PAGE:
24 Boomilever Scoring Highest Score wins Structural Efficiency
= Load Supported (grams)/Mass of the Structure (grams) Ties 1 – Lowest Boomilever Mass 2 – Least Contact Depth

25 Boomilever Scoring Tiers
Teams are ranked by the highest score within each Tier Tier 1 – Booms meeting all Construction Parameters and no Competition Violations Tier 2 – Booms with one or more Construction Parameters and no Competition Violations

26 Boomilever Tiers cont’d
Tier 3 – Booms with one or more Competition Violations Tier 4 – Booms unable to be loaded for any reason (including goggle violations) are ranked by lowest mass

27 Resources
Search cantilever designs/structures Search bridge, truss designs – concepts are adaptable to boomilever

28 Where Do We Start? Brainstorm – after Rules Review!
Research online – Cantilevers, Bridges, & Trusses Student drawn rough designs Discuss what might work

29 Where Do We Start? It’s All About Efficiency!
Mass Held/Mass of Structure Examples - 20 g structure holds all 15 kg 15000/20 = 750 15 g structure holds 12 kg 12000/15 = 800

30 Where Do We Start? Design & Draw
Draw designs on gridded paper Draw the thickness of the wood pieces Square and Level Mirror Sides/Matching Sides

31 Where Do We Start? Design & Draw
Measurements are within specs to the rules Bigger is always better than too small Tape to building board (that can take pins) Cover plans with – Clear packing tape, plastic wrap, wax paper

32 What Wood? Main Structure
Balsa has the highest strength to weight ratio Balsa has better tensile (pulling apart) strength than compression strength Balsa is very easy to work with Balsa is less expensive than other woods

33 What Wood? Attachment Base (Not Balsa)
Poplar, Bass, Spruce Heavier and stronger Will hold up better when bolted to the Testing Wall No need to use a large piece Consider using 1, 2, or 3 separate pieces just where the bolts attach

34 Bonding the Wood Pick your Glue with care! Use your Glue modestly!
Glue weight is a place to cut down on overall structure weight! Too much glue!

35 What Glue? Wood vs. Super Wood Glue - Dilute with water or rubbing alcohol (1:1) Longer to dry but doesn’t make the wood brittle More flexible, moves with the wood Super Glue with Accelerator – quick but can dry out the wood Rigid when dry

36 Boomilever - Tension Design
Tension - the pulling force exerted by a string, cable, chain, or similar solid object on another object Tension length is longer than the Compression length Load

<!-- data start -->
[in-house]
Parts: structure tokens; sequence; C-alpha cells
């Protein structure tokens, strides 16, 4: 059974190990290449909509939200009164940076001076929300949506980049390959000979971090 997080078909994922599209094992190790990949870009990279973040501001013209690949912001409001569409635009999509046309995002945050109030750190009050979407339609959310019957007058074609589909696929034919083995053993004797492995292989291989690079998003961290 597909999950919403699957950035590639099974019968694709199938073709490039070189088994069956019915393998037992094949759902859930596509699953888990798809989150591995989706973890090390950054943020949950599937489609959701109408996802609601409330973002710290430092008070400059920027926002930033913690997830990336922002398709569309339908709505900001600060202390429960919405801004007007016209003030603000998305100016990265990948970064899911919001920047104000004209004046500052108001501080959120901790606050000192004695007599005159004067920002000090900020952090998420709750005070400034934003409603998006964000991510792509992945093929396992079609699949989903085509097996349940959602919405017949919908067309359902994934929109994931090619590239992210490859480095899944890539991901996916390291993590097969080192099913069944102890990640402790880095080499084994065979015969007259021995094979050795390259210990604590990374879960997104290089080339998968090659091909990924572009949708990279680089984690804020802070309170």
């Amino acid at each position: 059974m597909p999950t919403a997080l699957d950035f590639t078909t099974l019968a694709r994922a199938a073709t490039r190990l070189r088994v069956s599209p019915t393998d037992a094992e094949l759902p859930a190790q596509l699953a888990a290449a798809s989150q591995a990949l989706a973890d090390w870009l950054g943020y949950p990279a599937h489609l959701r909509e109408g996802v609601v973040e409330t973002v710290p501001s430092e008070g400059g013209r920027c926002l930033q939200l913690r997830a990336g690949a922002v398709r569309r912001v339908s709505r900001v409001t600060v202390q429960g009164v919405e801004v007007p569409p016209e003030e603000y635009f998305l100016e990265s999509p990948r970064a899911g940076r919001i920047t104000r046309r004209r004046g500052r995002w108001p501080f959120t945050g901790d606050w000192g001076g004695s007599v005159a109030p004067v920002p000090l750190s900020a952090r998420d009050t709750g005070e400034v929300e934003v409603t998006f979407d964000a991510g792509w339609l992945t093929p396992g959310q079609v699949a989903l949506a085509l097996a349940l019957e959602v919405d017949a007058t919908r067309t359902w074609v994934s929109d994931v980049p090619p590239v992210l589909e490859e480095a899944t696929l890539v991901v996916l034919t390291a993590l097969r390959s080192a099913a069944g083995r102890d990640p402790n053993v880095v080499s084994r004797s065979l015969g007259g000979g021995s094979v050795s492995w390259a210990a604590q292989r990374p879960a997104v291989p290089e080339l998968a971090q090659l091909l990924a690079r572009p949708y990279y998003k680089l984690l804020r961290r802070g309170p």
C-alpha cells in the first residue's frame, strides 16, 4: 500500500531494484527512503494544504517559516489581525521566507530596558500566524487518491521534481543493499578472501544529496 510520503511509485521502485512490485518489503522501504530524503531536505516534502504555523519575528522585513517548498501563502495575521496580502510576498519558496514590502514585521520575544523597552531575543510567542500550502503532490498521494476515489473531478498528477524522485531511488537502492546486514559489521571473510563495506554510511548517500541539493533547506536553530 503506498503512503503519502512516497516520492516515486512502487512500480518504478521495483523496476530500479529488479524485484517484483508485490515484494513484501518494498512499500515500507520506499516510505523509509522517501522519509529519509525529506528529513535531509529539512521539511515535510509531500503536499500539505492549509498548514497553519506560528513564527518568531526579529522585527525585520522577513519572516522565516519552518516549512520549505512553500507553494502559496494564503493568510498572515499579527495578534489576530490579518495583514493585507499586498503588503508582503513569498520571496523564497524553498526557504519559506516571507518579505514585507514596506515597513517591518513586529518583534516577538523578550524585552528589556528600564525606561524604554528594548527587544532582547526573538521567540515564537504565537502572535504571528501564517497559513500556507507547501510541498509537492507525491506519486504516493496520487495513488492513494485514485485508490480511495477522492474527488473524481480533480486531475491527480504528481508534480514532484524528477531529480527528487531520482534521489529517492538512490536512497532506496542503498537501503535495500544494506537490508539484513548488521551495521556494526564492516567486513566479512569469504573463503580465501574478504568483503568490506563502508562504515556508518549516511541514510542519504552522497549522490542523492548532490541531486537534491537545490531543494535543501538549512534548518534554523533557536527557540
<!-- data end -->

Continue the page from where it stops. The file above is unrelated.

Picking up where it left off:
37 Boomilever - Compression Design
Compression - a pushing force. Compression length is longer than the Tension length Load

38 Tensile Advantages Balsa’s Tensile strength is much greater than it’s Compression strength A Compression Boomilever must have longer and thicker main support beam(s) to support the same load (adds more weight)

39 Key to Boomilever Design
The Connection between the Boomilever and the wall Wall to center of the Loading Block Distance (40 – 45 cm). Contact Depth may not exceed 20.0 cm (Div B) or 15.0 cm (Division C)

40 Lap Joint One of the strongest Use as often as possible
Strengthens compression pieces by adding stiffness Flaw – only as strong as the face of the wood!

41 Butt Joint Not strong for tension members
Under Tension will pull apart Under Compression will stay together

42 Notched Joint Stronger than Butt Joint Less strength than a Lap Joint
Difficult to build

43 Gusset Joint Combine a Butt Joint with a Lap Joint
Lap another piece of wood at the joint Strong in both tension and compression

44 Additional Joints

45 Diagonals and Cross Bracing
Diagonal Pieces & Cross Bracing are important! Prevents structure from torquing/twisting Adds additional strength If the Cross Braces cross (make an X), Glue them at the X Glue here

46 Warren Truss

47 Right Triangles in Design
Pratt Truss Right Triangles in Design Slants Face Inward

48 Howe Truss Right Triangles in Design Slates Face Away from Center

49 K Truss Tough to Build!

50 Boomilever Trusses – Tension vs. Compression
Diagonals in Tension Diagonals in Compression Howe Truss Pratt Truss

51 Tension & Compression Loading Block Warren Truss Modified Warren Truss

52 Tension Design Loading Block

53 Tension Designs

54 Great Variation in Designs





59 Notice the use of dowel rods